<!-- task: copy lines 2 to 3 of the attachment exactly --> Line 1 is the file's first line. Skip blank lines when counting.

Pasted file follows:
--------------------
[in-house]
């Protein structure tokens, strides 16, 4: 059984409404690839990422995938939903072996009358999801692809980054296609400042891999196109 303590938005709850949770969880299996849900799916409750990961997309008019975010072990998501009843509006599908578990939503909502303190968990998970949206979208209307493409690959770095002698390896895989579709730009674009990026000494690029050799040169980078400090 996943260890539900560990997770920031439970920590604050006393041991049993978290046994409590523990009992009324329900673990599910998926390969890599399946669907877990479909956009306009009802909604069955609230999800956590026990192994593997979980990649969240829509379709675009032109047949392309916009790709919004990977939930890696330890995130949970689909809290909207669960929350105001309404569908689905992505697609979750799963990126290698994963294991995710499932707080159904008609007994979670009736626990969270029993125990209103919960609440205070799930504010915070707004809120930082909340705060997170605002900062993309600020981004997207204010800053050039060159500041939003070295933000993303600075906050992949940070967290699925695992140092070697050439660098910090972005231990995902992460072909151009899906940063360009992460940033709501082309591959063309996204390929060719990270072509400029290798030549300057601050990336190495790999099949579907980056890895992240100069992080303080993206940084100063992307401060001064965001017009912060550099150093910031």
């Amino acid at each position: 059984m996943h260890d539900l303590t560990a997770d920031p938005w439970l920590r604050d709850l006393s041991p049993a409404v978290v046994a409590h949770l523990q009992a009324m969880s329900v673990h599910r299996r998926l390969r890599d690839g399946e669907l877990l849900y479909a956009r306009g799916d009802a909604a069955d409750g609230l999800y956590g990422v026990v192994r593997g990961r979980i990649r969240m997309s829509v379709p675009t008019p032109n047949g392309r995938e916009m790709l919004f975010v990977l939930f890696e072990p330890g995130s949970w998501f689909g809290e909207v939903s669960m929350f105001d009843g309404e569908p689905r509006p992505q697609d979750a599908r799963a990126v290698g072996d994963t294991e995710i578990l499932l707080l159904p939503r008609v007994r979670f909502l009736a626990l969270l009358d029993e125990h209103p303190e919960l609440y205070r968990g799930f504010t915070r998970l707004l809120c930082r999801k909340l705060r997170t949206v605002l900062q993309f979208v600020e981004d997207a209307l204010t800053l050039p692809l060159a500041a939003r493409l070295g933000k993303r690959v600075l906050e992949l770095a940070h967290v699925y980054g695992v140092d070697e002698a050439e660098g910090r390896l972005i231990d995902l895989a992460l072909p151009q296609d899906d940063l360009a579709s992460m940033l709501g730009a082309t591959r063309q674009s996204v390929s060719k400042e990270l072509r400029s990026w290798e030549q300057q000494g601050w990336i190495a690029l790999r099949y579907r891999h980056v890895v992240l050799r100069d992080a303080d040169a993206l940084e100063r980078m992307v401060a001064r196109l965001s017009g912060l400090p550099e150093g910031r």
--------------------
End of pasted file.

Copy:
């Protein structure tokens, strides 16, 4: 059984409404690839990422995938939903072996009358999801692809980054296609400042891999196109 303590938005709850949770969880299996849900799916409750990961997309008019975010072990998501009843509006599908578990939503909502303190968990998970949206979208209307493409690959770095002698390896895989579709730009674009990026000494690029050799040169980078400090 996943260890539900560990997770920031439970920590604050006393041991049993978290046994409590523990009992009324329900673990599910998926390969890599399946669907877990479909956009306009009802909604069955609230999800956590026990192994593997979980990649969240829509379709675009032109047949392309916009790709919004990977939930890696330890995130949970689909809290909207669960929350105001309404569908689905992505697609979750799963990126290698994963294991995710499932707080159904008609007994979670009736626990969270029993125990209103919960609440205070799930504010915070707004809120930082909340705060997170605002900062993309600020981004997207204010800053050039060159500041939003070295933000993303600075906050992949940070967290699925695992140092070697050439660098910090972005231990995902992460072909151009899906940063360009992460940033709501082309591959063309996204390929060719990270072509400029290798030549300057601050990336190495790999099949579907980056890895992240100069992080303080993206940084100063992307401060001064965001017009912060550099150093910031």
């Amino acid at each position: 059984m996943h260890d539900l303590t560990a997770d920031p938005w439970l920590r604050d709850l006393s041991p049993a409404v978290v046994a409590h949770l523990q009992a009324m969880s329900v673990h599910r299996r998926l390969r890599d690839g399946e669907l877990l849900y479909a956009r306009g799916d009802a909604a069955d409750g609230l999800y956590g990422v026990v192994r593997g990961r979980i990649r969240m997309s829509v379709p675009t008019p032109n047949g392309r995938e916009m790709l919004f975010v990977l939930f890696e072990p330890g995130s949970w998501f689909g809290e909207v939903s669960m929350f105001d009843g309404e569908p689905r509006p992505q697609d979750a599908r799963a990126v290698g072996d994963t294991e995710i578990l499932l707080l159904p939503r008609v007994r979670f909502l009736a626990l969270l009358d029993e125990h209103p303190e919960l609440y205070r968990g799930f504010t915070r998970l707004l809120c930082r999801k909340l705060r997170t949206v605002l900062q993309f979208v600020e981004d997207a209307l204010t800053l050039p692809l060159a500041a939003r493409l070295g933000k993303r690959v600075l906050e992949l770095a940070h967290v699925y980054g695992v140092d070697e002698a050439e660098g910090r390896l972005i231990d995902l895989a992460l072909p151009q296609d899906d940063l360009a579709s992460m940033l709501g730009a082309t591959r063309q674009s996204v390929s060719k400042e990270l072509r400029s990026w290798e030549q300057q000494g601050w990336i190495a690029l790999r099949y579907r891999h980056v890895v992240l050799r100069d992080a303080d040169a993206l940084e100063r980078m992307v401060a001064r196109l965001s017009g912060l400090p550099e150093g910031r």